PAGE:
Can You Support Your Charitable Deductions?

Year in and year out, charitable donations often provide big deductions for high-income individuals at tax return time. Deductions for charitable gifts may be claimed only by taxpayers who itemize their returns. But even itemizers are at risk if they do not have the requisite proof to back up their claims.

If you don’t measure up, you could be forced to forfeit all or part of your charitable deduction for 2011. Here is an overview of the most important rules.

Cash contributions: Under a recent tax law change, deductions for all monetary gifts, regardless of the amount, may be disallowed if the donor does not maintain either a bank record—including a canceled check, bank statement or credit card statement—or a written communication from the charity indicating the donor’s name, contribution amount and date of the contribution. Technically, this covers everything from million dollar grants made to a college or hospital to the spare change donated during the holiday season.

Contributions of $250 or more: The IRS also requires charitable donors to obtain a written acknowledgement from a charitable organization for gifts of $250 or more. The acknowledgement must be obtained by the time you file your tax return. It should include the amount of the check or cash donated, a detailed description of any property that was donated and the value of the benefit received if any goods or services were provided. Key exception: You do not have to establish a value for “intangible religious benefits.”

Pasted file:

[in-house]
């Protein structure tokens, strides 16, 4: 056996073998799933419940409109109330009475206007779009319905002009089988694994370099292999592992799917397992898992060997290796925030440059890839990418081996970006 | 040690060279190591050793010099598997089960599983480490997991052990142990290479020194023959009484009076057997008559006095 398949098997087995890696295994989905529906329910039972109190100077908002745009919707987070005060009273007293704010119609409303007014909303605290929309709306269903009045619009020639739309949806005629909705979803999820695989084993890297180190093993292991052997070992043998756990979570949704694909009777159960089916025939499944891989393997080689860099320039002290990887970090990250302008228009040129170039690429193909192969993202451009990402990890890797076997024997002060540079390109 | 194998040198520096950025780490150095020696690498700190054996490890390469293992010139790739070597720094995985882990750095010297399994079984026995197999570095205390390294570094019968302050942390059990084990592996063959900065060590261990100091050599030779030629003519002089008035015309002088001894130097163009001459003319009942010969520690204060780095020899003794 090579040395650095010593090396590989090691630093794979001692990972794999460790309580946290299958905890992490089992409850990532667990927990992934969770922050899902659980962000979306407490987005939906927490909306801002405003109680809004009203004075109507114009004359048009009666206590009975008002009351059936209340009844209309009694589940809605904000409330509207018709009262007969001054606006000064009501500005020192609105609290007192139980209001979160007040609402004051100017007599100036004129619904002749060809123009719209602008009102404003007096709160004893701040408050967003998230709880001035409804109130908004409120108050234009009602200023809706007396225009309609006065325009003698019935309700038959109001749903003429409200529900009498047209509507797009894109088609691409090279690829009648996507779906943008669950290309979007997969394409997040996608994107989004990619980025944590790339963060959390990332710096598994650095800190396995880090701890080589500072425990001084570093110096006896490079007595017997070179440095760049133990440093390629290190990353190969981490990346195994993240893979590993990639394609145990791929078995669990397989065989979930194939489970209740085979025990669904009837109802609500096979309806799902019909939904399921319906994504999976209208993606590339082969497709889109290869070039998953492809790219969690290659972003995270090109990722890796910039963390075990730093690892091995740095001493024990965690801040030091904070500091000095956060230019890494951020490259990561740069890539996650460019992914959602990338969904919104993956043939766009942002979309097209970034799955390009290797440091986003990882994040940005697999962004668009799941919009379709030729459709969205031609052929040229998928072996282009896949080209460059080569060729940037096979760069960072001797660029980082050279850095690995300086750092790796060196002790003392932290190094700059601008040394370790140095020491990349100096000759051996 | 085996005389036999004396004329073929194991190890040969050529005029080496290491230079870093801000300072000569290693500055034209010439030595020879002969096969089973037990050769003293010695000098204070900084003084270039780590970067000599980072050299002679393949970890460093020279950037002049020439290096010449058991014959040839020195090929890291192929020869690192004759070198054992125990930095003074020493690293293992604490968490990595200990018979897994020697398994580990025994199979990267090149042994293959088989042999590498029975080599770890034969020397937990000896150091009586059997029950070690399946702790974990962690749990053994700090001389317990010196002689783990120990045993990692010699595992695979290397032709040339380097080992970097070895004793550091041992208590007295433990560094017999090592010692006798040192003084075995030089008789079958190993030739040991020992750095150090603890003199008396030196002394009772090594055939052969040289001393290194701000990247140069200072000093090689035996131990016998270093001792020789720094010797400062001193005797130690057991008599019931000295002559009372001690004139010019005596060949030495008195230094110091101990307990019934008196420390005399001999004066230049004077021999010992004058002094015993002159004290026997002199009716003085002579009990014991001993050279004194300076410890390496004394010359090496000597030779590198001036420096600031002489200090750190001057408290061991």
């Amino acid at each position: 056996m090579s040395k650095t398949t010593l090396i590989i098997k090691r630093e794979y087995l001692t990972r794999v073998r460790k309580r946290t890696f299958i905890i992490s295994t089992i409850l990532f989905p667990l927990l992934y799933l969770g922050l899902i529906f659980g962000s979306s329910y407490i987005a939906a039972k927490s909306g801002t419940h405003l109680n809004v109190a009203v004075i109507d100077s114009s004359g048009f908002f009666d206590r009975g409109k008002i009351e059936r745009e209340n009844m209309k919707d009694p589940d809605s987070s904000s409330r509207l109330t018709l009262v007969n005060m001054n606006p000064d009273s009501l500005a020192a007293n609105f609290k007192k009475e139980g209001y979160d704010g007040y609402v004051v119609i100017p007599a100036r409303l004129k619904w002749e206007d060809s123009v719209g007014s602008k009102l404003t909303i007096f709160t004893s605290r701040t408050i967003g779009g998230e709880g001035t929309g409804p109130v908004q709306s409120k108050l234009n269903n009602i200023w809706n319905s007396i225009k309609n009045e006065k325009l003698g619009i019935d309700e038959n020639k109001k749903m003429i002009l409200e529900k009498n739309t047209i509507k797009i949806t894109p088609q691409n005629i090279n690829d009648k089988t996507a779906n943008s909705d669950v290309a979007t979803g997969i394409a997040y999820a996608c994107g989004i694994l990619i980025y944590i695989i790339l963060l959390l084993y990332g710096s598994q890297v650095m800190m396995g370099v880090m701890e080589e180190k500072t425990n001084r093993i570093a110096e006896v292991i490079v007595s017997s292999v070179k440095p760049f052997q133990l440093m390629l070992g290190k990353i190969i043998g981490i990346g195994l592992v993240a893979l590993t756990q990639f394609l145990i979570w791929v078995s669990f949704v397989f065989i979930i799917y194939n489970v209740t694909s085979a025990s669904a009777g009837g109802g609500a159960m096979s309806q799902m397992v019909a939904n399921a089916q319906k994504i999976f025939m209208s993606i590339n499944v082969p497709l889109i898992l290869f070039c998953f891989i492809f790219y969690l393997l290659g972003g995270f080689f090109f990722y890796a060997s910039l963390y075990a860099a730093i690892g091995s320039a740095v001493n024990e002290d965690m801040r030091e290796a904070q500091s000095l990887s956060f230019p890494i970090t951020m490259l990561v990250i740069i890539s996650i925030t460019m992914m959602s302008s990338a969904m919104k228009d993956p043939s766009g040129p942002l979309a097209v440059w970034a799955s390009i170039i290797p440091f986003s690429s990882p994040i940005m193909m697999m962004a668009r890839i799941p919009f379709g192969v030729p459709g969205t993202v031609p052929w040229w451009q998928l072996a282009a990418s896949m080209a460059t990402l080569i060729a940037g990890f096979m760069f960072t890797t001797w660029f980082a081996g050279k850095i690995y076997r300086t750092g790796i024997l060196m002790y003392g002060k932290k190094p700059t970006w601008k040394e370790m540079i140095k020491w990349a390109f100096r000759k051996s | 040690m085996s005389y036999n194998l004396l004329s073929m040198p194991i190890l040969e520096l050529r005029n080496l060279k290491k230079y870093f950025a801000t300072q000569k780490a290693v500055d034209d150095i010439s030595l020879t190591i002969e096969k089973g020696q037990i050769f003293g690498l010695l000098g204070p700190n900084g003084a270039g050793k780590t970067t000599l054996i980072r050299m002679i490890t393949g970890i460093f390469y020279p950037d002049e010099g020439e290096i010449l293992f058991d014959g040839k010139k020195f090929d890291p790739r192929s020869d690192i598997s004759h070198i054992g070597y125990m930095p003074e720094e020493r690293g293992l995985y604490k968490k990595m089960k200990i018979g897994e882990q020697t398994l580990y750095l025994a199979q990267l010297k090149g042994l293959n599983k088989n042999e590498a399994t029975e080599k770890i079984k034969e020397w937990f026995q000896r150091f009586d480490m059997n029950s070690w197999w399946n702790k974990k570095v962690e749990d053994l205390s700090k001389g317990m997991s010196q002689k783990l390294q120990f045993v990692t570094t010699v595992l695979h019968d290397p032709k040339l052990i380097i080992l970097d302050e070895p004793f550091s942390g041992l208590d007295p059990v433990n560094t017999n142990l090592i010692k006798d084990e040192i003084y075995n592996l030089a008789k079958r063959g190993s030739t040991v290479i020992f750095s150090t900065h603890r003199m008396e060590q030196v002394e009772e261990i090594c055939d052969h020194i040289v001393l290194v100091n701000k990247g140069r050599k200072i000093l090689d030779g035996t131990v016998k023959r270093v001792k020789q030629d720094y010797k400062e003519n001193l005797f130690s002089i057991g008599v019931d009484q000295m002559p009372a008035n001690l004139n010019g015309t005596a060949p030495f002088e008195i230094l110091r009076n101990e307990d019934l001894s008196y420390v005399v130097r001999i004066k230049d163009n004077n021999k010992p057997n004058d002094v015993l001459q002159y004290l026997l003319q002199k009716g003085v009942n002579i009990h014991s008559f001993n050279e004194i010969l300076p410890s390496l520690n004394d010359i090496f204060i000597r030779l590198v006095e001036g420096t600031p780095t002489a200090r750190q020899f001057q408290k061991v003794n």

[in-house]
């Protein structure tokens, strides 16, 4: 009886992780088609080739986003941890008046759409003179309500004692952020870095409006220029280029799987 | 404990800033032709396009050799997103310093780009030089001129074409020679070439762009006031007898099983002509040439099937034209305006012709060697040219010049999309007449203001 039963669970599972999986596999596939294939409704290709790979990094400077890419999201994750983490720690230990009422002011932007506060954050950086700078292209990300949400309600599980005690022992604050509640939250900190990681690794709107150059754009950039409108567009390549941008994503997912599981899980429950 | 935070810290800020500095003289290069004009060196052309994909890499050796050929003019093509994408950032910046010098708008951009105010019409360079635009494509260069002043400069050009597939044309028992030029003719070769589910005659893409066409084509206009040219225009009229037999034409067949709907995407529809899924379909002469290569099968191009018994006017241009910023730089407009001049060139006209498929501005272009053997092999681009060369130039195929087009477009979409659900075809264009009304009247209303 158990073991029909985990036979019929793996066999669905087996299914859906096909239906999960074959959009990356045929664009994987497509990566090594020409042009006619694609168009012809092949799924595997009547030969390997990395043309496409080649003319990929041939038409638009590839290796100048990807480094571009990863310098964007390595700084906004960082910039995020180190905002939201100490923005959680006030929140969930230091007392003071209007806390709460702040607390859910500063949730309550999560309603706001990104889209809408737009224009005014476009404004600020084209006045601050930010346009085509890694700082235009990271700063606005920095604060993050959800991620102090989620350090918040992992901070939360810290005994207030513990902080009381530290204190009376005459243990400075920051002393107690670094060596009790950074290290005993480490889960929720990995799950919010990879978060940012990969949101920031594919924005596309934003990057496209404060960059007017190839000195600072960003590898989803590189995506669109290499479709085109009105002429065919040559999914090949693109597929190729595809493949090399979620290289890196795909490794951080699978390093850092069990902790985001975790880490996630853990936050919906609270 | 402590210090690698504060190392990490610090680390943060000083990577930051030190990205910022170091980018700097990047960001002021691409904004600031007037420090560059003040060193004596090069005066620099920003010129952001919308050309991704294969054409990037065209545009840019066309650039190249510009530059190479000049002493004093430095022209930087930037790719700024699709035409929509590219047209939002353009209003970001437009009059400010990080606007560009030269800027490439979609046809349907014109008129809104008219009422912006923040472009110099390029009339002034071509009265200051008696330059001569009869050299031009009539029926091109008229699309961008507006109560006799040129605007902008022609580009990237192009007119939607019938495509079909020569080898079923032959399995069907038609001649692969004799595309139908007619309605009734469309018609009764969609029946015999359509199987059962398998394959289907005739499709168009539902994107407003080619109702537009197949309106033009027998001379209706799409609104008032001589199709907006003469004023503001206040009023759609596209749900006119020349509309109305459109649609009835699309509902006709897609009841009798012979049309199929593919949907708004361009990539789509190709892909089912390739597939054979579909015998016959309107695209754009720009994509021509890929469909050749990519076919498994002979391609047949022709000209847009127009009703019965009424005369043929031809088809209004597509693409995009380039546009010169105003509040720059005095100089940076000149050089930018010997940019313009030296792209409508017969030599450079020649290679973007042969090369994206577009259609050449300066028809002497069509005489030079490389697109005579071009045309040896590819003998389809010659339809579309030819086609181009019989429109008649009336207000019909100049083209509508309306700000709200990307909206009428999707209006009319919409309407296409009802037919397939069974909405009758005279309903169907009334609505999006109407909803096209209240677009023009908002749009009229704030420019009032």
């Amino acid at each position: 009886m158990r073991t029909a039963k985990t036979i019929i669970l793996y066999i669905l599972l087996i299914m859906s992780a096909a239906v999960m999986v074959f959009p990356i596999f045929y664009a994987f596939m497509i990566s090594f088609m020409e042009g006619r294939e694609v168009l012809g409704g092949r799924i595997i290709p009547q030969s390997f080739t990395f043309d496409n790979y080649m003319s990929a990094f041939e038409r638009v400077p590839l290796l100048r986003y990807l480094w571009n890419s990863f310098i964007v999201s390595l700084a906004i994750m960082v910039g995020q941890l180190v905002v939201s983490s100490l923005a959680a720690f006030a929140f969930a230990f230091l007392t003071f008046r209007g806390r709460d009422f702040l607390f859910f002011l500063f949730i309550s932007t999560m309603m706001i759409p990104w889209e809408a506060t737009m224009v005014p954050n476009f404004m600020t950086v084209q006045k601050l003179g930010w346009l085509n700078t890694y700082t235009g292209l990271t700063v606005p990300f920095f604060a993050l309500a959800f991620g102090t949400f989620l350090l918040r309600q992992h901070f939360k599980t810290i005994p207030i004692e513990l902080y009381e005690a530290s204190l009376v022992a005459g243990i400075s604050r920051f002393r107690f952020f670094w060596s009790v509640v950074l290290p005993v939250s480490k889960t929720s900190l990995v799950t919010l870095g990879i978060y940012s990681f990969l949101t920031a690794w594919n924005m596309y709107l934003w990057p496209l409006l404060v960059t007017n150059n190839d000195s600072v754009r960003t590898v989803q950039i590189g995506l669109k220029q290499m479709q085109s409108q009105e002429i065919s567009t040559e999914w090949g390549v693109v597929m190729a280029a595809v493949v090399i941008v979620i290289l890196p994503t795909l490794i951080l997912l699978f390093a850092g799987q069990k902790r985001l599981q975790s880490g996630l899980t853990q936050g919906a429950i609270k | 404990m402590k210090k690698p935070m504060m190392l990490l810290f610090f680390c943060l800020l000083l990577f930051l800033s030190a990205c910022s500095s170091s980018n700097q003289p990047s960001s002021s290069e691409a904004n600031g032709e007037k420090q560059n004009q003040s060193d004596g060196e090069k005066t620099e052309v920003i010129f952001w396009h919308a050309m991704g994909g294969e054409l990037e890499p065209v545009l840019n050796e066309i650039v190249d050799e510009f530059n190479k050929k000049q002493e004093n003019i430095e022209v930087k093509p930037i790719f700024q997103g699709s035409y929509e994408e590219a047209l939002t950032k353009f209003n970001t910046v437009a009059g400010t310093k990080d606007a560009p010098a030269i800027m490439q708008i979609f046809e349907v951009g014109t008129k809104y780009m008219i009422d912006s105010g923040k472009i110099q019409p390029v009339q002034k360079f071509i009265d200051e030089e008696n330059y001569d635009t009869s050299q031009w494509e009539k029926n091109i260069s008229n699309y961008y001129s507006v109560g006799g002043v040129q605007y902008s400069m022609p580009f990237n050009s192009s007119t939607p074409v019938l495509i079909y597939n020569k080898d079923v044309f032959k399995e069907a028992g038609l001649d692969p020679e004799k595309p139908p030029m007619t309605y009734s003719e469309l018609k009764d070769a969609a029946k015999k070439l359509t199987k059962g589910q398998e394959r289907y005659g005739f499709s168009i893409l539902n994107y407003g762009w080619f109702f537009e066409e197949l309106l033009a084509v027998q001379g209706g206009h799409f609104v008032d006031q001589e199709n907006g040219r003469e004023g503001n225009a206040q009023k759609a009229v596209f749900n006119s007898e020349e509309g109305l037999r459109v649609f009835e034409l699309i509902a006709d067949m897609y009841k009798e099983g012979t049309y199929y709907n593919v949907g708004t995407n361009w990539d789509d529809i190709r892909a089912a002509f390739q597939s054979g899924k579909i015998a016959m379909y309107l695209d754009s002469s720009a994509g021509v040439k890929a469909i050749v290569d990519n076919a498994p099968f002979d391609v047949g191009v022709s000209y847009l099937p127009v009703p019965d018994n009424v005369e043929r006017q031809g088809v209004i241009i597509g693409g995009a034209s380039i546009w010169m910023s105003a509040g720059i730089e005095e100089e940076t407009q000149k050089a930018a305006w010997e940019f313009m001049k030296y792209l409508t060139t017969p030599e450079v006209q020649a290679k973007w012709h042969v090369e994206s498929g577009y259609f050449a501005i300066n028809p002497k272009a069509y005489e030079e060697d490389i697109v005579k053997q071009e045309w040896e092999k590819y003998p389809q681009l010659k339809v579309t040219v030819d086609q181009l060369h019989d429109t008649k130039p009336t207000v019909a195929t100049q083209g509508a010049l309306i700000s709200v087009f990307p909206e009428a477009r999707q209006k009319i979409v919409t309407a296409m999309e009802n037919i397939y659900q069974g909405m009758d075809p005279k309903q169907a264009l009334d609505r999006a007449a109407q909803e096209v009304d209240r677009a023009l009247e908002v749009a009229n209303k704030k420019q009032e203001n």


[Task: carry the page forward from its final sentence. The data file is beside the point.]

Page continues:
Contributions made through payroll deductions may be substantiated by pay stubs or a W-2 form. Note: Substantiation is not required if the donee organization files a return with the IRS providing the information to be included in an acknowledgement.

Quid pro quo contributions: If you make a “quid pro quo” contribution (i.e., a contribution made partially or fully in exchange for goods or services) for an amount more than $75, you must obtain a good faith estimate from the charity detailing the value of the benefit received. For example, say you attend a fund-raising dinner where the tickets cost $100 apiece and the dinner is valued at $40. The charity must provide a written statement limiting the deductible amount to $60 per ticket. However, a written statement from a charity is not required if you receive token goods, minimal services or intangible religious benefits in exchange for your donation.

There are a few other points to keep in mind. For example, if you gave charitable gifts of property exceeding $500 in 2011, additional information must be attached to your tax return. If your donation for noncash property exceeds $5,000, you are also required to provide an independent appraisal of the property’s value. Note: The cost of the appraisal is deductible as a miscellaneous itemized deduction (subject to the usual tax law limits for miscellaneous expenses).

In summary: These recordkeeping rules will keep you on your toes. However, as long as you have the proper documentation, you should be able to claim legitimate deductions for charitable donations on your 2011 return. Seek assistance from a tax professional.